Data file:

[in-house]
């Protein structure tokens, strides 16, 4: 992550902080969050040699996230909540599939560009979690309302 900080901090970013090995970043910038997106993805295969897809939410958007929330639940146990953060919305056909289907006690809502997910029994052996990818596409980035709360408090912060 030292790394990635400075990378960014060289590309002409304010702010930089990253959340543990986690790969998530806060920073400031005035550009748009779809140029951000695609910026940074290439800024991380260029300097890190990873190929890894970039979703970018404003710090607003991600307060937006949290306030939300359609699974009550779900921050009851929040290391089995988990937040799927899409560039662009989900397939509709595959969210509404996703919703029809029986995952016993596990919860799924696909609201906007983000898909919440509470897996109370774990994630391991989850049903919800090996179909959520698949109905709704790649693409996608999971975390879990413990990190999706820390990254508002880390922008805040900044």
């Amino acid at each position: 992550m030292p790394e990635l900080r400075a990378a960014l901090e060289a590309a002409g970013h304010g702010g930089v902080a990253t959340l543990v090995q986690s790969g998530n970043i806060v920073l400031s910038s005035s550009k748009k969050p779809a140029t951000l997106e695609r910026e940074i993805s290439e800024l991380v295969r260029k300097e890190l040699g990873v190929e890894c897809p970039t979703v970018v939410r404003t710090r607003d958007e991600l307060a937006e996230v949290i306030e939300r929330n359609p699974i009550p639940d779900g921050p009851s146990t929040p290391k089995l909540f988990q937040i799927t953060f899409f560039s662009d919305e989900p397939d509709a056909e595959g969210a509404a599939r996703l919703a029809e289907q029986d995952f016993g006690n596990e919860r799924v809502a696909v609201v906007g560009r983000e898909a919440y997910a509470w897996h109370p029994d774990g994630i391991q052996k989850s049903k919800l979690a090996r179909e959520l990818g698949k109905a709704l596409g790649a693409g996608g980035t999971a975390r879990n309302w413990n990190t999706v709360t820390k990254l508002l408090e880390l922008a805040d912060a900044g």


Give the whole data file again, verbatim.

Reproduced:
[in-house]
């Protein structure tokens, strides 16, 4: 992550902080969050040699996230909540599939560009979690309302 900080901090970013090995970043910038997106993805295969897809939410958007929330639940146990953060919305056909289907006690809502997910029994052996990818596409980035709360408090912060 030292790394990635400075990378960014060289590309002409304010702010930089990253959340543990986690790969998530806060920073400031005035550009748009779809140029951000695609910026940074290439800024991380260029300097890190990873190929890894970039979703970018404003710090607003991600307060937006949290306030939300359609699974009550779900921050009851929040290391089995988990937040799927899409560039662009989900397939509709595959969210509404996703919703029809029986995952016993596990919860799924696909609201906007983000898909919440509470897996109370774990994630391991989850049903919800090996179909959520698949109905709704790649693409996608999971975390879990413990990190999706820390990254508002880390922008805040900044």
């Amino acid at each position: 992550m030292p790394e990635l900080r400075a990378a960014l901090e060289a590309a002409g970013h304010g702010g930089v902080a990253t959340l543990v090995q986690s790969g998530n970043i806060v920073l400031s910038s005035s550009k748009k969050p779809a140029t951000l997106e695609r910026e940074i993805s290439e800024l991380v295969r260029k300097e890190l040699g990873v190929e890894c897809p970039t979703v970018v939410r404003t710090r607003d958007e991600l307060a937006e996230v949290i306030e939300r929330n359609p699974i009550p639940d779900g921050p009851s146990t929040p290391k089995l909540f988990q937040i799927t953060f899409f560039s662009d919305e989900p397939d509709a056909e595959g969210a509404a599939r996703l919703a029809e289907q029986d995952f016993g006690n596990e919860r799924v809502a696909v609201v906007g560009r983000e898909a919440y997910a509470w897996h109370p029994d774990g994630i391991q052996k989850s049903k919800l979690a090996r179909e959520l990818g698949k109905a709704l596409g790649a693409g996608g980035t999971a975390r879990n309302w413990n990190t999706v709360t820390k990254l508002l408090e880390l922008a805040d912060a900044g």